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Mountains in snow, Georgia. Separating the layers of trees, snow and sky for editing couldn't be achieved satisfactorily (by me) with any automatic selection algorithm, or even luminosity masking. A manual approach was the only solution I could find.

I think we will see more photographers experimenting with more post-production in the near future - and that's a good thing. Adobe has released new masking tools for both Adobe Camera Raw and Lightroom, making it both easy and almost intuitive to decide on what you want to 'select' and 'edit'.

For instance, a person standing alone in a field can be easily selected and separated from the sky and the grass. Once selected, the person can be lightened, darkened or coloured as desired. Similarly, the sky can be selected and darkened or the blue removed and then, using the opposite selection of the sky, the grass and landscape can be turned to, say, purple or green as you choose!

Adobe is to be congratulated for introducing these new masking tools which work remarkable well in many situations. Perhaps it will also change the language of photography so 'purists', while not changing their personal approach, will be more accepting of others who choose to look further than the reality captured by a camera.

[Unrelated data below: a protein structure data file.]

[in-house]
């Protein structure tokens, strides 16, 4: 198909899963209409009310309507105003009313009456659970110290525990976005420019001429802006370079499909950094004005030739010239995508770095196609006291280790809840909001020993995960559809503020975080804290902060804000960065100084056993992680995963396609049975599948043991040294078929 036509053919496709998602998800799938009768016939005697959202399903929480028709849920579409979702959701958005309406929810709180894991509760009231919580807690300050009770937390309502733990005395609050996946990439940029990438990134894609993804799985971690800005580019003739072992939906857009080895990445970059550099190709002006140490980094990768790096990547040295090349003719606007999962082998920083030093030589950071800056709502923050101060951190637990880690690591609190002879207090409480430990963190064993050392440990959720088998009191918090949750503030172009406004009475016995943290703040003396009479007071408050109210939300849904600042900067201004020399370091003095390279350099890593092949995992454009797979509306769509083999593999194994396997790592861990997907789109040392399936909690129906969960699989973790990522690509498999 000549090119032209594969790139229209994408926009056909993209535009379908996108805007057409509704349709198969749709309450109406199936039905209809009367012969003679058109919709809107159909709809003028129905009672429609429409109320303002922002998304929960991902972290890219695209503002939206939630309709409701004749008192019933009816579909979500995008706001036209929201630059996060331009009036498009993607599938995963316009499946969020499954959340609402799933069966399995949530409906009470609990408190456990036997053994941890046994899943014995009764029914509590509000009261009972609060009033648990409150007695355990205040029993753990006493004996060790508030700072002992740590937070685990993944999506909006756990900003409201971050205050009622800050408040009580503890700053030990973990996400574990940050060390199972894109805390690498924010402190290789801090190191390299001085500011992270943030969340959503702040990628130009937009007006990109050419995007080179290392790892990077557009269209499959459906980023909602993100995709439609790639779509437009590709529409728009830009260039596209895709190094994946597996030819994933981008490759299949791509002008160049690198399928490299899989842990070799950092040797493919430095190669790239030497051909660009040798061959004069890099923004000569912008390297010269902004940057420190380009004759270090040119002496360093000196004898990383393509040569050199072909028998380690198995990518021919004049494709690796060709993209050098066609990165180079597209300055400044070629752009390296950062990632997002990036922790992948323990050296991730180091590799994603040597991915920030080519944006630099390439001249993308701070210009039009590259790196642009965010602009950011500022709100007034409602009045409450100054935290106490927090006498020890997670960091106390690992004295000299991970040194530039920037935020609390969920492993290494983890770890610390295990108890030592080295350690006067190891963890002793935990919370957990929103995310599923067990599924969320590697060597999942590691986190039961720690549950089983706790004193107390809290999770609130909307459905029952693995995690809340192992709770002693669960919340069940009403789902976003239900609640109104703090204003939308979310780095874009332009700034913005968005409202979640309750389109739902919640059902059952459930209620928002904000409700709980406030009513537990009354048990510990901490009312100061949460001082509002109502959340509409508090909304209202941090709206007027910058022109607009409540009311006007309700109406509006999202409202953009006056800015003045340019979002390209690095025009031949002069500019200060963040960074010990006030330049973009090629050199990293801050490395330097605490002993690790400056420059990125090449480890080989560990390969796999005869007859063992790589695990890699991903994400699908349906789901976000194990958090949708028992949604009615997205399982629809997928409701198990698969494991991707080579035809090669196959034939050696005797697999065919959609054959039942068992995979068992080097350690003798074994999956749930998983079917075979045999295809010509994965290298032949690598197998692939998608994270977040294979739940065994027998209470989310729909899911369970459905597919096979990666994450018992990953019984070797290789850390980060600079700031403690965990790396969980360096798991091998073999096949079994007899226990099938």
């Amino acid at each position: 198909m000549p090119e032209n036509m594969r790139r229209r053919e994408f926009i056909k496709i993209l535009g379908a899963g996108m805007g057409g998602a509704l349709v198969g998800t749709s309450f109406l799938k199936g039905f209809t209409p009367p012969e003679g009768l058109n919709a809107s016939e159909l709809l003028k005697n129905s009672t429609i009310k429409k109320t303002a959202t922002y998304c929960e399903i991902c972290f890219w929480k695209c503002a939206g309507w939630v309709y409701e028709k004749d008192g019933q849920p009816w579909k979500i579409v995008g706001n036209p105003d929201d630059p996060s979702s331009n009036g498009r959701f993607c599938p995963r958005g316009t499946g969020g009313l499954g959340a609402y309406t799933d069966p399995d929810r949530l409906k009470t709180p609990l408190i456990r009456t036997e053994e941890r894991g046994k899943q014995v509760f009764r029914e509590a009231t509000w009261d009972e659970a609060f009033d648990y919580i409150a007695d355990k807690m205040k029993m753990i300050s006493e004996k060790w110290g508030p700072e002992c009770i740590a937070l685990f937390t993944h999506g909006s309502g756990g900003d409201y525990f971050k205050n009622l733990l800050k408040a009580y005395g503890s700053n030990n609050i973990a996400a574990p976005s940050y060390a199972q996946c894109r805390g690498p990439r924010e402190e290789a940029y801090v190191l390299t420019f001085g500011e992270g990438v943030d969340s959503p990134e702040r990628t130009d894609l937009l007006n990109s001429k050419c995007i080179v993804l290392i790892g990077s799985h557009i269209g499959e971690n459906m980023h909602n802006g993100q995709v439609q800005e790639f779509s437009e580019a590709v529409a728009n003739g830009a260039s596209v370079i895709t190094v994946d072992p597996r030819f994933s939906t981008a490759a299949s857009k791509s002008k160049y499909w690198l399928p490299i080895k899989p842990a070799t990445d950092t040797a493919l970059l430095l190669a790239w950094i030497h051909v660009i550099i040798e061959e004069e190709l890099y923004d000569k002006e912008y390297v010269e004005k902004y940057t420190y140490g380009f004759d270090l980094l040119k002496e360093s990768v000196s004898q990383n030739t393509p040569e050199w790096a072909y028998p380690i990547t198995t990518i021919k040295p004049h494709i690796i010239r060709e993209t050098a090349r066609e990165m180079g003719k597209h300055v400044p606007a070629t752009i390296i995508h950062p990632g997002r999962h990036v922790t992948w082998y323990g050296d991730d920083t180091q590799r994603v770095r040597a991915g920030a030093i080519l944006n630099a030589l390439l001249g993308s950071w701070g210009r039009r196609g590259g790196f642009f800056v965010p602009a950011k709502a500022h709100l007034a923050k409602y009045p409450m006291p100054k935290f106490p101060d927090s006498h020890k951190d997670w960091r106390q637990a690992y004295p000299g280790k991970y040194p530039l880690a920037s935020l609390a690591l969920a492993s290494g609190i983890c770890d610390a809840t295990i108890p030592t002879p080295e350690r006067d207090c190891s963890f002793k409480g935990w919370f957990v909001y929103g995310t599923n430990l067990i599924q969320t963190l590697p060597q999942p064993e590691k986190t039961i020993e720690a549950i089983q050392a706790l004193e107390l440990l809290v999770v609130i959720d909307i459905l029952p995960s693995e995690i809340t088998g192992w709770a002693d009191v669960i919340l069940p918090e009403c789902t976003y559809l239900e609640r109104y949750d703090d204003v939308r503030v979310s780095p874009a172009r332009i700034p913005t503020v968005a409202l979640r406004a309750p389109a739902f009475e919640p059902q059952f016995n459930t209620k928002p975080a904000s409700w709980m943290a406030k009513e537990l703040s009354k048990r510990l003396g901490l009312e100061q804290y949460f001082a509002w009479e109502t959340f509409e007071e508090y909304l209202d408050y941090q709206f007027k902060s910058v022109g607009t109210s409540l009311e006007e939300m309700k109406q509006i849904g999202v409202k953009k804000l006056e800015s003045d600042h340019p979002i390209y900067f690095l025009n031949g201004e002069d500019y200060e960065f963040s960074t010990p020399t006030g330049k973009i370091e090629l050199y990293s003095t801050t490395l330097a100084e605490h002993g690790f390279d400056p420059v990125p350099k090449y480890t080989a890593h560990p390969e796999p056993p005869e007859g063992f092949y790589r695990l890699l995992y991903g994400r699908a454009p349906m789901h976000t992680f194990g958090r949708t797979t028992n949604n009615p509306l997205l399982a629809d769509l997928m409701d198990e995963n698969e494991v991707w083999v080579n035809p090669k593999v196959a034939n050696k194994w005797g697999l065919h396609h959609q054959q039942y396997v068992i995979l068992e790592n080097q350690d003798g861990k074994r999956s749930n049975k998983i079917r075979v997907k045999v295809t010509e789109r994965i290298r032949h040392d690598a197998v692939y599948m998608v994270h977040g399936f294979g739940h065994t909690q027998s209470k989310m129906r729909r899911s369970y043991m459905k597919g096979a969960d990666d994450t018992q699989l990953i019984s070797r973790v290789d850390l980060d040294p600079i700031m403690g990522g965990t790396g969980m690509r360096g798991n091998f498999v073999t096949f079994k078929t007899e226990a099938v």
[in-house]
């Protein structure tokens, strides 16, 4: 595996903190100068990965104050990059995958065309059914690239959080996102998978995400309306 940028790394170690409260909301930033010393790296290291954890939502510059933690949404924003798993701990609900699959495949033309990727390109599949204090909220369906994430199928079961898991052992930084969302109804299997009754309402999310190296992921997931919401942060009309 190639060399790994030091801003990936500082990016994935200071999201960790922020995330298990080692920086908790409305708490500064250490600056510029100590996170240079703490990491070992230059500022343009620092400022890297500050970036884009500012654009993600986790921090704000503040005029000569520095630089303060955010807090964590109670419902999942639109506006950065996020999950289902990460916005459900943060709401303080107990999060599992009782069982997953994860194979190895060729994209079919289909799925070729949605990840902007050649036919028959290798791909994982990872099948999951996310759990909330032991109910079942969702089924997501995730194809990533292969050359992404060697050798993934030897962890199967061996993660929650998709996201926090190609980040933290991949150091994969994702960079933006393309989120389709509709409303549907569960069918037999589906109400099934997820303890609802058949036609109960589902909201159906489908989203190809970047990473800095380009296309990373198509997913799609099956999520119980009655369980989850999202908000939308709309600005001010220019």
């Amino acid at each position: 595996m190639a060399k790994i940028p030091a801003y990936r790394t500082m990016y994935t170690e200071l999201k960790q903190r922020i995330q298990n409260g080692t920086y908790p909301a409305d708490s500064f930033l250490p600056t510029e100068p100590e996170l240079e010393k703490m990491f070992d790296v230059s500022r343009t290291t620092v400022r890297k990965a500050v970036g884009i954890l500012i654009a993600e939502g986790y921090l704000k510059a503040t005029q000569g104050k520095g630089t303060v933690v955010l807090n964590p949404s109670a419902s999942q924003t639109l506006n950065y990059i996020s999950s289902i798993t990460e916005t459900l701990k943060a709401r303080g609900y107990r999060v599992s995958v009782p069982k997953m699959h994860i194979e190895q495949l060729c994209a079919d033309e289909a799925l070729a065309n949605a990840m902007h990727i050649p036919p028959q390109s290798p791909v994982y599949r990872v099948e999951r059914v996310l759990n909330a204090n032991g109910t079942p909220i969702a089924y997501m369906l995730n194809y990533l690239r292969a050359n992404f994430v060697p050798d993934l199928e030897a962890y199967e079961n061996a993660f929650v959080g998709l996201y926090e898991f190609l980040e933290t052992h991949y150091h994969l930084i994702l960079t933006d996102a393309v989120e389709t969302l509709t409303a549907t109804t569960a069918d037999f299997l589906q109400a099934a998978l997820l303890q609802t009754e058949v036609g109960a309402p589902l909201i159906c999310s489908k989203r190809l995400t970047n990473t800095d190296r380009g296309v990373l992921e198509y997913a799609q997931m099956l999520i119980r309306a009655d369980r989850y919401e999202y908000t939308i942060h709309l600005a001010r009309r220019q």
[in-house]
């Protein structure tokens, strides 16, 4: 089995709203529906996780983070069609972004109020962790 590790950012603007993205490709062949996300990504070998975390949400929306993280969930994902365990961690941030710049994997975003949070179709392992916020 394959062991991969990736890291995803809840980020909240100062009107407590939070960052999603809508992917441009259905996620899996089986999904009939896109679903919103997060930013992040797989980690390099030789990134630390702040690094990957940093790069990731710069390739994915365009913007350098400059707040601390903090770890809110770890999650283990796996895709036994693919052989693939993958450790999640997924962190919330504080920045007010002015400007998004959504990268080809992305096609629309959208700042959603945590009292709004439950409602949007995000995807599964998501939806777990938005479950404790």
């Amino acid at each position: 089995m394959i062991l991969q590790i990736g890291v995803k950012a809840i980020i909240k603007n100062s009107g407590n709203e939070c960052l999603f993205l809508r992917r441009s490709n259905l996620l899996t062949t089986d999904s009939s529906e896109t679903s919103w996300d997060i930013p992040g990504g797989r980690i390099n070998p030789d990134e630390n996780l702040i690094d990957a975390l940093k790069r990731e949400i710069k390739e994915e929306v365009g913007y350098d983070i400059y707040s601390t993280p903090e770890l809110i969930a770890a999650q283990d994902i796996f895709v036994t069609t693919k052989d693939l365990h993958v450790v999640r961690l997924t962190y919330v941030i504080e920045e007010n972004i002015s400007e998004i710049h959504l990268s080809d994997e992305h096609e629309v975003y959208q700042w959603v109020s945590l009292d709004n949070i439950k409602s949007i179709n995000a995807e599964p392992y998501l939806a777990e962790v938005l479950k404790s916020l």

However, where does that leave photographers like us? Is it a complete solution?

Sometimes it will be, but we need to be wary. Over the years, Adobe and others have delivered many 'automatic' selection tools and, as good as they are, there are two main limitations. 

The first limitation is the subject or area you're selecting - while human eyes can see it clearly, can a mathematical equation describe it precisely? The more complicated your subject and the more the background looks much the same, the less effective any software is in selecting the subject. And that hasn't changed. Think of how you select the loose strands of hair in a portrait (on a subject other than myself) - even manual techniques require us to manually paint in fake hair to make it look believable.

The second limitation is the degree of precision. To make selections that are invisible on a 1000 pixel image is much easier than for a 5000 or 10,000 pixel file. What looks great when the image fits our computer screen can look rudimentary when enlarged to 100 percent. Adobe (and other software designers) offers a number of 'tweaks' that can improve an automatically captured selection, proving the point that smart programming doesn't yet match experienced craft and technique.

Perversely, there's a part of me that thinks this is a good thing. Where's the joy in making a perfect selection, without struggling to get it absolutely right?

Then again, wouldn't it be wonderful!

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